W-12 I IS FOR INFLUENCE — My learnings from the book
The book, ‘I is for Influence — The New Science Of Persuasion’ employs psychological understanding in the corporate, as well as everyday life scenarios. The book is authored by Rob Yeung, who is a researcher and educator in the areas of human communication, influence and persuasion, and high achievement. He is a chartered psychologist of the British Psychological Society. He has written more than 20 books, which include the renowned 2008 bestseller Confidence: The art of getting whatever you want and The Extra One Percent: How small changes make exceptional people (Macmillan, 2010). The back cover of the book contains its appraisal by Venetia Thompson, who is the author of ‘Gross Misconduct’ and Professor Cary L. Cooper, Professor of Psychology. The book is a bridge between the psychology of human behaviour and the corporate practice of influencing.
The author commences the book by illustrating how one Market Researcher managed to not only deceive but frighten an entire country. The power of influential messaging is asserted. The author justifies how people are not persuaded by facts. People usually end up doing the opposite of what is conveyed. He elaborated upon psychological theories to justify his claims. Prominent psychologists like Solomon Asch, Matthew Salganik, Jessica Nolan, Robert Cialdini and Gregory Bern were quoted while talking about the science of persuasion. He talks about techniques like foot- in- door, to show how small steps can create big impacts. He reveals many secrets about human behaviour and suggests ways in which it can be influenced, or rather often gets influenced. He shows not only how we can influence friends, but also why persuasion work. Along with this, he emphasized the role of integrity along with persuasion. The book makes getting someone to trust you, a simple task. The book ends by providing “The Influence Toolkit”.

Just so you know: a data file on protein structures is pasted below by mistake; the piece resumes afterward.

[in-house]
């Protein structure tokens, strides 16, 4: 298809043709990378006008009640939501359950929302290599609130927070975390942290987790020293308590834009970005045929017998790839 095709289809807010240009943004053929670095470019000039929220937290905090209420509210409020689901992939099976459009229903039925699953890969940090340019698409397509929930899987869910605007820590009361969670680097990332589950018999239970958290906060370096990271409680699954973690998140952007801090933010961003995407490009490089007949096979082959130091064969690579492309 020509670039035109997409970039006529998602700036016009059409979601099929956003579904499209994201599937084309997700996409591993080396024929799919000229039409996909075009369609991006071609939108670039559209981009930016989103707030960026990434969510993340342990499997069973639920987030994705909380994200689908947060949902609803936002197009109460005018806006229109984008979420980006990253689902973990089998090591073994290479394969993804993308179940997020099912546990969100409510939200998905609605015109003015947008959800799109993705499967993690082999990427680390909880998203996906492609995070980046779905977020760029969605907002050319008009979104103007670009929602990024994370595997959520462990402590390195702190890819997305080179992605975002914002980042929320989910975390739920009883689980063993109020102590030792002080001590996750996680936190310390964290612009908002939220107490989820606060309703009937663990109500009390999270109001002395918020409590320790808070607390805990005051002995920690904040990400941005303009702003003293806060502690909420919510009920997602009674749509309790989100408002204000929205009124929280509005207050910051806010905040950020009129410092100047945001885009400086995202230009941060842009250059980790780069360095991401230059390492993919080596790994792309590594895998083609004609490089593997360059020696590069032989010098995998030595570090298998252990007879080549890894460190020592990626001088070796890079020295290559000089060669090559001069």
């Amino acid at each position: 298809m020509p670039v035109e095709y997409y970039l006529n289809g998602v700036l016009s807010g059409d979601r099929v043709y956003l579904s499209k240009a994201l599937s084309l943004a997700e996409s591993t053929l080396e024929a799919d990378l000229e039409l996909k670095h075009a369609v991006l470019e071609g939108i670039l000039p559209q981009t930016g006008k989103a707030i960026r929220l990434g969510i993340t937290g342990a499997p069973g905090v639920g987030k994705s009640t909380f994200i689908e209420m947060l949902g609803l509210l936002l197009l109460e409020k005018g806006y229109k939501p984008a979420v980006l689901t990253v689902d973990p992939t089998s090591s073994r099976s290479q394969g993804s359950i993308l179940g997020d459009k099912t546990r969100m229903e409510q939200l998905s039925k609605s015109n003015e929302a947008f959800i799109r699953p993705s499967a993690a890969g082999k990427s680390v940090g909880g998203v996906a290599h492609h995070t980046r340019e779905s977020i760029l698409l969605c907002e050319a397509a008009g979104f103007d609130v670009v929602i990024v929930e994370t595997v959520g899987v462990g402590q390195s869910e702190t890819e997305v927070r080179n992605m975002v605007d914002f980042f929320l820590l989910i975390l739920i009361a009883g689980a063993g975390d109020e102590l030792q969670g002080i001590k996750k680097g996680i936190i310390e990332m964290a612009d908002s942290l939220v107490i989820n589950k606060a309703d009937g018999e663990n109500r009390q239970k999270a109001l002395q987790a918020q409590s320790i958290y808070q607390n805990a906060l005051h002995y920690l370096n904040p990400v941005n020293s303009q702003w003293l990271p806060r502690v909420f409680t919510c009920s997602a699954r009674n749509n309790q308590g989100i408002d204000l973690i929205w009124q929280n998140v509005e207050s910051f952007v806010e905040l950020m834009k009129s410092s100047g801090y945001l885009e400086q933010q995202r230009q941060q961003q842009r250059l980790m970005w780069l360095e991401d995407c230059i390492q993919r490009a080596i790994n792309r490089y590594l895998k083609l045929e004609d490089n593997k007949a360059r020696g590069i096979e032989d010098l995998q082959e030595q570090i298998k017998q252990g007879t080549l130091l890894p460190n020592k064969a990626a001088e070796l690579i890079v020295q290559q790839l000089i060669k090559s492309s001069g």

Personally, the book is not ground-breaking. It uses simple language to convey commonsensical notions. I have been a psychology student for 5 years, so I was privy to the psychological theories being discussed. However, I had never imagined applying these principles in the corporate and persuasion space. The author not only mentions these theories but also gives details about the appearance and talking styles of the psychologists, which suggests his personal connections with the said people. He even used incidents from his personal life to justify certain claims, indicating how personally invested he was in the book. The author busts the myths that surround persuasion tactics without twisting words or using major jargons. He was thoughtful enough to provide a ‘Notes’ section in the last few pages of the book, where each experiment is cited along with the relevant websites for extra reading. I would highly recommend this book to a person who wishes to learn more about human behaviour or is vested in influencing and persuading people for good.